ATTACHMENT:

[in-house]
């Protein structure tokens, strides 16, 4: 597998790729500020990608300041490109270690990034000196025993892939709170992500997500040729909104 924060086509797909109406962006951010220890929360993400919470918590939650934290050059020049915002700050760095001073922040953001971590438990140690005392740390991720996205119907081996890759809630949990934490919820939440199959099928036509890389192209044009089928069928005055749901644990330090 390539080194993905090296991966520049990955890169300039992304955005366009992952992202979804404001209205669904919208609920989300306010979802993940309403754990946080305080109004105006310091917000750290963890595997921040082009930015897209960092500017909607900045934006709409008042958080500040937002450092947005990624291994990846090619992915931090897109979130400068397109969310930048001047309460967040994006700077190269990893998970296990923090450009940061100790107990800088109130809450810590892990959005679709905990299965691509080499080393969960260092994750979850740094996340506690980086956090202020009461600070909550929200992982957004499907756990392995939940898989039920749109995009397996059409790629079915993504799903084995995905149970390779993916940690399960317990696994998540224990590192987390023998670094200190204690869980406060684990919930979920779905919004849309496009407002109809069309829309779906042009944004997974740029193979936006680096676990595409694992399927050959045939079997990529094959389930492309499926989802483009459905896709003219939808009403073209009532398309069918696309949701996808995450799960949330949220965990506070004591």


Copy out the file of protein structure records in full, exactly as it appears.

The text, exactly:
[in-house]
């Protein structure tokens, strides 16, 4: 597998790729500020990608300041490109270690990034000196025993892939709170992500997500040729909104 924060086509797909109406962006951010220890929360993400919470918590939650934290050059020049915002700050760095001073922040953001971590438990140690005392740390991720996205119907081996890759809630949990934490919820939440199959099928036509890389192209044009089928069928005055749901644990330090 390539080194993905090296991966520049990955890169300039992304955005366009992952992202979804404001209205669904919208609920989300306010979802993940309403754990946080305080109004105006310091917000750290963890595997921040082009930015897209960092500017909607900045934006709409008042958080500040937002450092947005990624291994990846090619992915931090897109979130400068397109969310930048001047309460967040994006700077190269990893998970296990923090450009940061100790107990800088109130809450810590892990959005679709905990299965691509080499080393969960260092994750979850740094996340506690980086956090202020009461600070909550929200992982957004499907756990392995939940898989039920749109995009397996059409790629079915993504799903084995995905149970390779993916940690399960317990696994998540224990590192987390023998670094200190204690869980406060684990919930979920779905919004849309496009407002109809069309829309779906042009944004997974740029193979936006680096676990595409694992399927050959045939079997990529094959389930492309499926989802483009459905896709003219939808009403073209009532398309069918696309949701996808995450799960949330949220965990506070004591």